When news reports first came out this past weekend that an attempted attack on Times Square failed because of the would-be bomber's incompetence, the nation breathed a collective sigh of relief. The Washington Post however, sees things a little differently:
When Attorney General Eric H. Holder Jr. stepped up to the lectern at 1:30 a.m. on Tuesday, it was more than an unusual middle-of-the-night appearance trumpeting the swift arrest of an alleged terrorist. It also marked a rare moment of glory for the attorney general....Even though the government failed to prevent the attack and almost bungled the arrest of the prime suspect, only just catching him in nick-of-time before his flight took off for Pakistan, the Post describes the arrest of Faisal Shahzad as a "glorious victory." This is reminiscent of the Chris Rock comedy sketch about the person who expects you to be proud of them because they didn't go to jail. "What do you want, a cookie? You're not supposed to go to jail," he retorts.
A good week doesn't necessarily make for a turnaround. But with the arrest of Faisal Shahzad in connection with Saturday's attempted bombing in Times Square, Holder and the law enforcement agencies he oversees were able to claim a victory for the administration.
Similarly, the American people reasonably expect the Justice Department to swiftly arrest the suspects in major crimes. This begs the question, does the Washington Post believe that our government is really so dysfunctional that when the government succeeds at something it is supposed to do, it is a "glorious victory?" Moreover, the Post describes this not as a victory in the war on terror, but for the Obama Administration--that is to say, a political victory. More to the point, does the Post believe that it is a "glorious victory" when the Obama Administration is only just barely less incompetent than would-be terrorists?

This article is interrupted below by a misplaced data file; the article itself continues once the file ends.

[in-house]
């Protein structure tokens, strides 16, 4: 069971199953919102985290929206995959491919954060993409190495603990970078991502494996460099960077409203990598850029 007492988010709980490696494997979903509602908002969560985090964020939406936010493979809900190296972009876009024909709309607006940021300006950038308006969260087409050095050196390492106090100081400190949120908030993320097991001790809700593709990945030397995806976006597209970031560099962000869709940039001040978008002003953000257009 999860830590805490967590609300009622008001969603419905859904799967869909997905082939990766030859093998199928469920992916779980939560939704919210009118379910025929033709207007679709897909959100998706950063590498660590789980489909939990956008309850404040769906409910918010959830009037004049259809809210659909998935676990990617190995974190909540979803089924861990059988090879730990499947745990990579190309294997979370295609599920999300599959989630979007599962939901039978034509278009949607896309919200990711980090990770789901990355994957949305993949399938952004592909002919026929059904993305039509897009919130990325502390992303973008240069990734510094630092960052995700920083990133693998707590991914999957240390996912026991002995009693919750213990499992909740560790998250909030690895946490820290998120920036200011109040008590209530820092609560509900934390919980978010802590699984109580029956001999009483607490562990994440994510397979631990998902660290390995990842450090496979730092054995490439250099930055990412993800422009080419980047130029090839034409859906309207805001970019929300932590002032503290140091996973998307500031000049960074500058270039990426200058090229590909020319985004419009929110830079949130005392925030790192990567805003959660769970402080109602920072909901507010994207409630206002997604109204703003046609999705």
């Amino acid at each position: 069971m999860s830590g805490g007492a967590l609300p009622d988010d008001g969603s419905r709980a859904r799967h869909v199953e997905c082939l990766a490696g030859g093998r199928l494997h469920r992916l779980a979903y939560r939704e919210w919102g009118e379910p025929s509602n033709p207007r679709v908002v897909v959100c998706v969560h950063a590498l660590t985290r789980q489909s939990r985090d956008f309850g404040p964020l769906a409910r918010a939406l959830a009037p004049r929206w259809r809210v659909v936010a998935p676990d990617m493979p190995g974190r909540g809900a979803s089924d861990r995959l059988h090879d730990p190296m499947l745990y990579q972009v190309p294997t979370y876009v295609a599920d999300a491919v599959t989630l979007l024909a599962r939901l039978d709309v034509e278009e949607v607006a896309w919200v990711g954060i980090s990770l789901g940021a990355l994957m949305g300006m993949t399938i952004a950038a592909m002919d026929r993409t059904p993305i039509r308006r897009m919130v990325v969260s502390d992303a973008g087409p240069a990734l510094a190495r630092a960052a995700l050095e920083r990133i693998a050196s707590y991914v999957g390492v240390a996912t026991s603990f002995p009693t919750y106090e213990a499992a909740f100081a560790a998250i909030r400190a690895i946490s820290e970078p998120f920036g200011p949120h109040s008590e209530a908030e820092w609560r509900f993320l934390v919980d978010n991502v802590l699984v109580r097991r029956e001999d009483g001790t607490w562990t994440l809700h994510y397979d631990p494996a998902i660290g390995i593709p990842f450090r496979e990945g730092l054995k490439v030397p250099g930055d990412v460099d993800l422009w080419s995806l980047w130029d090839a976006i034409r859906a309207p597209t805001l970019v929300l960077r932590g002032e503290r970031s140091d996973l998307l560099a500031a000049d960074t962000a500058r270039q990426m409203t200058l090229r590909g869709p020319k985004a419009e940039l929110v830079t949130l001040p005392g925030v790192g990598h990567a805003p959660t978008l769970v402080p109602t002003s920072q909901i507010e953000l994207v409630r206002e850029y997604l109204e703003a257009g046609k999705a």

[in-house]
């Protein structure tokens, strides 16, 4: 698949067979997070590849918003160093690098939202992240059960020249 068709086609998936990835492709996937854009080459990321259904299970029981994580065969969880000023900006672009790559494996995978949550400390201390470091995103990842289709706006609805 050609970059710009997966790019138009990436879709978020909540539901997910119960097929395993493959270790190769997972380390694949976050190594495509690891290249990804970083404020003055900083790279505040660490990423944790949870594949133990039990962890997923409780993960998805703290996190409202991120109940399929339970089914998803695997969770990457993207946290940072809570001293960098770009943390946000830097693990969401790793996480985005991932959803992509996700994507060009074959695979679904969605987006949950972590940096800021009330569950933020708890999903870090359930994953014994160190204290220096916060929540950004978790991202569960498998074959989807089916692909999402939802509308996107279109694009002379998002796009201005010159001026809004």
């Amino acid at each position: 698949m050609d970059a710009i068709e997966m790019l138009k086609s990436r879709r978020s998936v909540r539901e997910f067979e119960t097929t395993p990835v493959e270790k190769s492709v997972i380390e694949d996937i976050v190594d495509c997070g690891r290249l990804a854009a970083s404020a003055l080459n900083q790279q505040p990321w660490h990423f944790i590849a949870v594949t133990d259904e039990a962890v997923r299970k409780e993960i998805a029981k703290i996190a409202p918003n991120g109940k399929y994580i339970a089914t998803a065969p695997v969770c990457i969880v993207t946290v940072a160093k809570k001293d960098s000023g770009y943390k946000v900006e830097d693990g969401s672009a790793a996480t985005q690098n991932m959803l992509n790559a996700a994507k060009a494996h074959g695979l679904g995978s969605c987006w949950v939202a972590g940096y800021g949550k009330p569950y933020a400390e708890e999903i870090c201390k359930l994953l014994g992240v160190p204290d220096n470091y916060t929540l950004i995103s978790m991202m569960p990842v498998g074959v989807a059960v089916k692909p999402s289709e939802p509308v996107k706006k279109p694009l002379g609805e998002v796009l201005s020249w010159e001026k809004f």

All joking aside, there is something more ominous in this episode. In both this case and in the failed Christmas Day underpants bombing, the al-Qaeda network clearly did not deploy their A-team. In both cases, horrific loss of life was only averted by the would-be bomber's own incompetence. One has to wonder if these attacks were even meant to succeed, or if instead, the terrorist masterminds who still survive in some cave in Afghanistan are using these attempts to probe for weaknesses in our defenses. If this is true, these failed attempts are victories not for us, but for al-Qaeda.